is that states with low birthrates are caused by the adaptation of same sex marriage. This
argument was dismissed due to the fact that birthrates amongst citizens in the U.S. have been
declining since before gay marriage was legalized in any state. Dana Milbank quickly shuts
down the Casual Chain theory in the same way the Supreme Court did in Utah. The logic of
the matter is that arguments against gay marriage are predominately hypothetically based, and
that is because no evidence has ever been recorded to prove it. The cause and effect of gay
marriage causing abortion rates theory is relatively close to studies made in the 1990s
comparing the drop in criminal activity, because of abortion. They will both be irrelevant, and
until proven the arguments are invalid in a court of law. It is unconstitutional for same sex
marriage to be illegal based off of prejudice ideas and theory.
With same sex marriage being illegal and repressed by formal cultures, it gives people of
the gay community two options, to either conform or reform. In previous years, most states had
little room to oppose dominant culture. Not only because of state amendments, but people of
power enforcing personal beliefs. Many councilors in the past would not even take a client who
was same sex oriented, which is considered to be discrimination. This brings forth an issue
suggesting that making same sex marriage illegal; it is causing same sex oriented individuals to
struggle more with sexual identity. Sexual Identity is something many people experience, which
may be due to multiple factors within a lifespan such as: friends, family, school, business,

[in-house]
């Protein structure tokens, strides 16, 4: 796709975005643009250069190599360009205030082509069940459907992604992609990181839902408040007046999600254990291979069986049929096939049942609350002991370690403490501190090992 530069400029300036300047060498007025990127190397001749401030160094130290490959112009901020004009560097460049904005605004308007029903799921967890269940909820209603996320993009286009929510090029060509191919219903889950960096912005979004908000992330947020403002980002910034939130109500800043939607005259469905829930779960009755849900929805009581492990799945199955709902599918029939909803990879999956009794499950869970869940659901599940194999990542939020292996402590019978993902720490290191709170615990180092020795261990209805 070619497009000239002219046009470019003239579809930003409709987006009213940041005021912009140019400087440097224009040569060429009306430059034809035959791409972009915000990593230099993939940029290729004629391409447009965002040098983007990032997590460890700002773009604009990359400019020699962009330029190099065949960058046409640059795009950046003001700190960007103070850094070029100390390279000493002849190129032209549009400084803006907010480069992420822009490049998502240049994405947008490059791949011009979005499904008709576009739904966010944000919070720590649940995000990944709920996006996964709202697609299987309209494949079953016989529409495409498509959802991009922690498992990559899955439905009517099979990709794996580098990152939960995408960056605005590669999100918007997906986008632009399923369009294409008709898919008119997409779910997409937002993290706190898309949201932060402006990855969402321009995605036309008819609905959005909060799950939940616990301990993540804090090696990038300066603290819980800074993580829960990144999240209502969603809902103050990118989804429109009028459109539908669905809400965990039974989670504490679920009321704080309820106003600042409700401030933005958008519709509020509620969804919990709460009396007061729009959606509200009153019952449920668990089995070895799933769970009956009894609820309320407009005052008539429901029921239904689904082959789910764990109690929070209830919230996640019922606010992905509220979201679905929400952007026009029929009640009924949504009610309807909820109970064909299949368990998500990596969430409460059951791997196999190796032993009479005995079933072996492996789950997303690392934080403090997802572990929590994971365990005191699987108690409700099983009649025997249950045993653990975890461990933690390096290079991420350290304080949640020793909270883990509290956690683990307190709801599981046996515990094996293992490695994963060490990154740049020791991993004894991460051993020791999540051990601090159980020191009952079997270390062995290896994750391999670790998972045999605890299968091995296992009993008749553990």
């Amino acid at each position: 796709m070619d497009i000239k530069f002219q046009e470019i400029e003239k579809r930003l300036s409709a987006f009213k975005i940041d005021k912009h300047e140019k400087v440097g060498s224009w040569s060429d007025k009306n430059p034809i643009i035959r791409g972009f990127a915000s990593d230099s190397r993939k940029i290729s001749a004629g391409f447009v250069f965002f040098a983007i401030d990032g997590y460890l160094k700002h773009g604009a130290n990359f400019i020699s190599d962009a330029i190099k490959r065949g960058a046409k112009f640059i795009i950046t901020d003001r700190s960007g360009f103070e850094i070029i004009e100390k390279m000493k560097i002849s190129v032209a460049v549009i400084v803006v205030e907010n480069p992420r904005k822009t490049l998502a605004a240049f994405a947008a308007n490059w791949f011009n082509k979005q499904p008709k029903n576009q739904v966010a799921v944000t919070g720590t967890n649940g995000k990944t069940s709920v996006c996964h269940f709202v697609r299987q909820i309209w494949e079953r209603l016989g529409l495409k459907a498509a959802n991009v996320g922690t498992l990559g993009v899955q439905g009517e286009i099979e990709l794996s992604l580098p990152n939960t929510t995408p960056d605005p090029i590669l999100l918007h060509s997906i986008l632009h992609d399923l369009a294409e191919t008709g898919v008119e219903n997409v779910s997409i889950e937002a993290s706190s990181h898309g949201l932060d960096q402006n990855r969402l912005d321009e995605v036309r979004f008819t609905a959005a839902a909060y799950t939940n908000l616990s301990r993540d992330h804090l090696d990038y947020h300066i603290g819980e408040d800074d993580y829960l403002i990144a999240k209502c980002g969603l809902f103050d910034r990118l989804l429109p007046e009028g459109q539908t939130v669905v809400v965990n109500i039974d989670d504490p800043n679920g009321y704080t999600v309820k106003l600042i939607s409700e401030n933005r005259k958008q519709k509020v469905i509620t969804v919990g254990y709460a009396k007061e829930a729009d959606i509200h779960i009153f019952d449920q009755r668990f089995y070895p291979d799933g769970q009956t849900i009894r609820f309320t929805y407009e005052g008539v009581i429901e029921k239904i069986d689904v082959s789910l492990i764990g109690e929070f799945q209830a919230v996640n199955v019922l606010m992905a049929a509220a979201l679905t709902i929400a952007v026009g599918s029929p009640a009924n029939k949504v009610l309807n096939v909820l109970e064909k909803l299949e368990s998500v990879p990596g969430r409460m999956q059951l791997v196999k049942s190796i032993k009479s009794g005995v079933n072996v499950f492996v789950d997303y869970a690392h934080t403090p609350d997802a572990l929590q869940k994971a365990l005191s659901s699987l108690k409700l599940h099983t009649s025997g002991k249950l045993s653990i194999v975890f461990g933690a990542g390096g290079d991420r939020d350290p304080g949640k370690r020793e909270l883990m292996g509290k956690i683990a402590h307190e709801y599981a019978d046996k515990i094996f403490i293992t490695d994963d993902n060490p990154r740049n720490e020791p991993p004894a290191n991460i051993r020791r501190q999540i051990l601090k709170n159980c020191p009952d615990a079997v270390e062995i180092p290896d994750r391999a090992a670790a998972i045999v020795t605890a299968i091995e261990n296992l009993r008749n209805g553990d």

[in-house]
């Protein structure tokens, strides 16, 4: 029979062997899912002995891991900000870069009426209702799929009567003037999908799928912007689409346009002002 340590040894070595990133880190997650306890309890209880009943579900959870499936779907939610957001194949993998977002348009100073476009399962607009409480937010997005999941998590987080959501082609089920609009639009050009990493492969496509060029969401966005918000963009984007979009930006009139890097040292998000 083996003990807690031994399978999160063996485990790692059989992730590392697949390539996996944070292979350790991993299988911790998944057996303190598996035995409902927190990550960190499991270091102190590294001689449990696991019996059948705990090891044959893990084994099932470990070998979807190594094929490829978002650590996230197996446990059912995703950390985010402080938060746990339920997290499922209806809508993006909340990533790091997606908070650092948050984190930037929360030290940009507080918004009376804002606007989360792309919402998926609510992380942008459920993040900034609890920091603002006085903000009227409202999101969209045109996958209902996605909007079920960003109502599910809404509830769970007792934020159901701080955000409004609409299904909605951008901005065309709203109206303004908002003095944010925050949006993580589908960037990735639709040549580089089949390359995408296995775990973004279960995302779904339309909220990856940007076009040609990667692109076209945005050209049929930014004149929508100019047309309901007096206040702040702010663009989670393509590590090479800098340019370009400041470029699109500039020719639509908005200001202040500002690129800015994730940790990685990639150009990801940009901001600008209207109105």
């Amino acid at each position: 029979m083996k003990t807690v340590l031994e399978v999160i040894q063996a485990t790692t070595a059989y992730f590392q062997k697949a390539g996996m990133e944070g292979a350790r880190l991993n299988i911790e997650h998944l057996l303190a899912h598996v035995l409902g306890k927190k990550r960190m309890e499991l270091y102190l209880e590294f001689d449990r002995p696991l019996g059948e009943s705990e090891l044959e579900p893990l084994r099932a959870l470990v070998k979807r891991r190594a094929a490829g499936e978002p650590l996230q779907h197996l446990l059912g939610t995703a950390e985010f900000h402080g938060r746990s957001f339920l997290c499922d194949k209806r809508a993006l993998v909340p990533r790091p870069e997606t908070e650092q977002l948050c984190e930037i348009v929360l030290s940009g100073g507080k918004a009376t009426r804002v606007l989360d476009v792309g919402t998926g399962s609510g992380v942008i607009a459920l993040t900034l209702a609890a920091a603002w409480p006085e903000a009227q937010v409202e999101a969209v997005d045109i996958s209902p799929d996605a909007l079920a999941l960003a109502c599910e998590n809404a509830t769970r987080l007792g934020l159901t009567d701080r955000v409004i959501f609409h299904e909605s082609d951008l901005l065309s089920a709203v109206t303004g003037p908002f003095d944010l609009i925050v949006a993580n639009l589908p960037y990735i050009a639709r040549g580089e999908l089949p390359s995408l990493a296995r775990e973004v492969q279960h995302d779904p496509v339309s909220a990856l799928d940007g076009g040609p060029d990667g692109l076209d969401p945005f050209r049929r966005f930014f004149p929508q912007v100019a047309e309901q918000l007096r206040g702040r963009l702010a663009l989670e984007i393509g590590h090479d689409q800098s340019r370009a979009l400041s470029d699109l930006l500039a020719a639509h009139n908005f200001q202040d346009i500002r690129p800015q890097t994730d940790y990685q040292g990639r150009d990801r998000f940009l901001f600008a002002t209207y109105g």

church. Adding homosexuality to the extent of an illegal act further reinforces a wrong doing of
something that is completely natural. There have been murders and even suicides recorded, with
evidence supporting the fact that the death was primarily caused by the victim coming to the
realization of being gay, but not being accepted by their heterosexual counterpart.

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Erica Tans case study, Mindfulness in Sexual Identity is of a male that has struggled

with his sexual identity for the majority of his life. His name is Carl and he is same sex oriented,
however grew up in a predominately Christian community. In Christian culture, beliefs suggest
that homosexual acts are a sin. Carl had taken sessions in therapy for 14-weeks to make an
attempt to solve the problem. Ms. Tan believes that being torn between beliefs and sexual
attractions has led to multiple mental disorders for Carl, such as depression and anxiety. Ms. Tan
suggests that, Carls problem can be solved with a term called mindfulness. Mindfulness means